Bilingual Babies and Effect on Attention


I was born in a bilingual household although my family in Puerto Rico spoke predominantly Spanish. I was also taught in school how to speak and write English, which I found useful after I moved to the United States. Being bilingual has given me the advantage in communication with people from different countries without difficulties in transitioning languages and has made it easier for me to adapt to different cultures and make new friends. Currently, my girlfriend and I have been thinking about our possible future. Like most people that fall in love, we talked about marriage and possibly having kids. We came to an interesting question that most bilingual couples have asked before… should we raise our kids speaking English or both Spanish and English? Would it negatively affect the child if we teach him or her two languages at the same time? Would they even benefit from learning Spanish knowing that the United States people mostly speak English? All of these intriguing questions have been asked before, and interestingly a new finding has shown that raising babies bilingually can be beneficial.

Kyle J. Comishen, Ellen Bialystok, and Scott A. Adler published a paper in Developmental Science about how bilingualism affects selective attention and strategy among babies by measuring eye movements. A sample of infants was divided into two groups, infants that were exposed to a monolingual environment (only one language) and infants that were exposed to a bilingual environment (two languages). Two studies were done in which the babies were put in a crib with a camera that recorded eye movement and a screen which displayed images. In the first study both the bilingual and monolingual exposed babies were shown pictures in the center of the screen showing different colors that predicted if another image was going to pop out on the left or right of the screen. The second study both groups were exposed to the same pattern, but the pattern should change halfway through the session.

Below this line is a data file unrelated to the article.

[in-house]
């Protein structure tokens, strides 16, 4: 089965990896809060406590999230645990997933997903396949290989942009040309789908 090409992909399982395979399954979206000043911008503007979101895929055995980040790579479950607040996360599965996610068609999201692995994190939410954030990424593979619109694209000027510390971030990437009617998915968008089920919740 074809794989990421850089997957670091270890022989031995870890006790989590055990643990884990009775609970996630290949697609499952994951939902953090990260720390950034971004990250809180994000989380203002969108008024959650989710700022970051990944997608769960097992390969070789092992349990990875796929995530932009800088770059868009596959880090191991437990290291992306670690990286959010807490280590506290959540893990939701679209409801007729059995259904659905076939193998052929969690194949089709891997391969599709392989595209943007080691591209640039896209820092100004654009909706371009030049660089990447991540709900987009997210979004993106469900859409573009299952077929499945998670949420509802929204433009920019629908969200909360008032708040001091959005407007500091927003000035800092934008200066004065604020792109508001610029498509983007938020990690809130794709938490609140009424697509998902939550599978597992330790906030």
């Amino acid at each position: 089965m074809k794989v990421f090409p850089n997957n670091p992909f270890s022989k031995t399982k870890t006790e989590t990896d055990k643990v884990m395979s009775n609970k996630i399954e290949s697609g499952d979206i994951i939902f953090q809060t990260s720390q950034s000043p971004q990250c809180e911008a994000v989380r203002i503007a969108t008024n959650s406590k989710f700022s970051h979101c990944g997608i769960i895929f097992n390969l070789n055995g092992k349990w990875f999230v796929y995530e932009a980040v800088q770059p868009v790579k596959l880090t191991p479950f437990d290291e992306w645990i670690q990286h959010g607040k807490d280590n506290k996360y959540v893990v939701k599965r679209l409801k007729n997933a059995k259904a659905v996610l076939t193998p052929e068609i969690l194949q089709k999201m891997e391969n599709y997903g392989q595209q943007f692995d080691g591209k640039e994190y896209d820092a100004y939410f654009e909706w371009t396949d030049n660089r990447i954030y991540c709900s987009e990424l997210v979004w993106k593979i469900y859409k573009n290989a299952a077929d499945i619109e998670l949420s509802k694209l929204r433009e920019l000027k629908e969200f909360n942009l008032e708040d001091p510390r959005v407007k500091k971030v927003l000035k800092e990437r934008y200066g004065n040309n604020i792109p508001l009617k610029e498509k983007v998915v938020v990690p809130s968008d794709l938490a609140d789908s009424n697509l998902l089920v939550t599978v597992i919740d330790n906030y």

The results show that there wasn’t any difference between the babies that were exposed to one language and babies that were exposed two languages in the first study, but bilingually expose infants on the second study performed better than monolingually exposed infants. The researchers explain that the experience of paying attention to a complex environment where babies have to process and contrast two languages at the same time could be responsible why babies exposed to a bilingual environment have greater attention control than babies in the non-bilingual environment. Bialystok, the co-senior author of the study, explains why these results are so exciting and important, “This study tells us that from the very earliest stage of development, the networks that are the basis for developing attention are forming differently in infants who are being raised in a bilingual environment. Why is that important? It’s because attention is the basis for all cognition.”

I am now even more confident raising my future child speaking both Spanish and English based on these findings and other related research. It has been shown that raising a kid in a bilingual environment does not negatively affect the child and can be beneficial. Another interesting question relating to child-development is how would a baby be affected in an environment with two different religious beliefs? How about babies that are exposed to more than two languages or different cultures? Either way, I hope you all find it helpful that exposing your child to two different languages would not put your baby in a disadvantage.

2 thoughts on “Bilingual Babies and Effect on Attention

  1. tanjina

    This was very interesting to read. I couldn’t agree more about how helpful it is to expose children to different languages. I am fluent in 5 languages and I always grew up thinking how pointless that seemed. However, looking at it now as an adult I am so glad I can experience the world with different sounds. Being multilingual is not only beneficial when it comes to speaking to other people and understanding different environments, but it also gives the opportunity to be able to store things in your mind differently. For example, sometimes I realize certain words in English can’t emphasize something else strongly enough. Knowing another language helps me be able to think about things differently just through the different words.

    1. psychicdro34 Post author

      That is amazing that you are fluent in 5 languages! Was there one them that was particularly more difficult than the others? I agree that being multilingual is beneficial in storing information. I had experiences where learning vocabulary words were easier for me because of the similar conjugations to the Spanish word, for example, sport and deporte or initials and iniciales. Because the words sound the same or have the same root, I can guess that they both have the same meaning. This made it easier for me to learn English and it encourages me to learn new languages like Latin or German.

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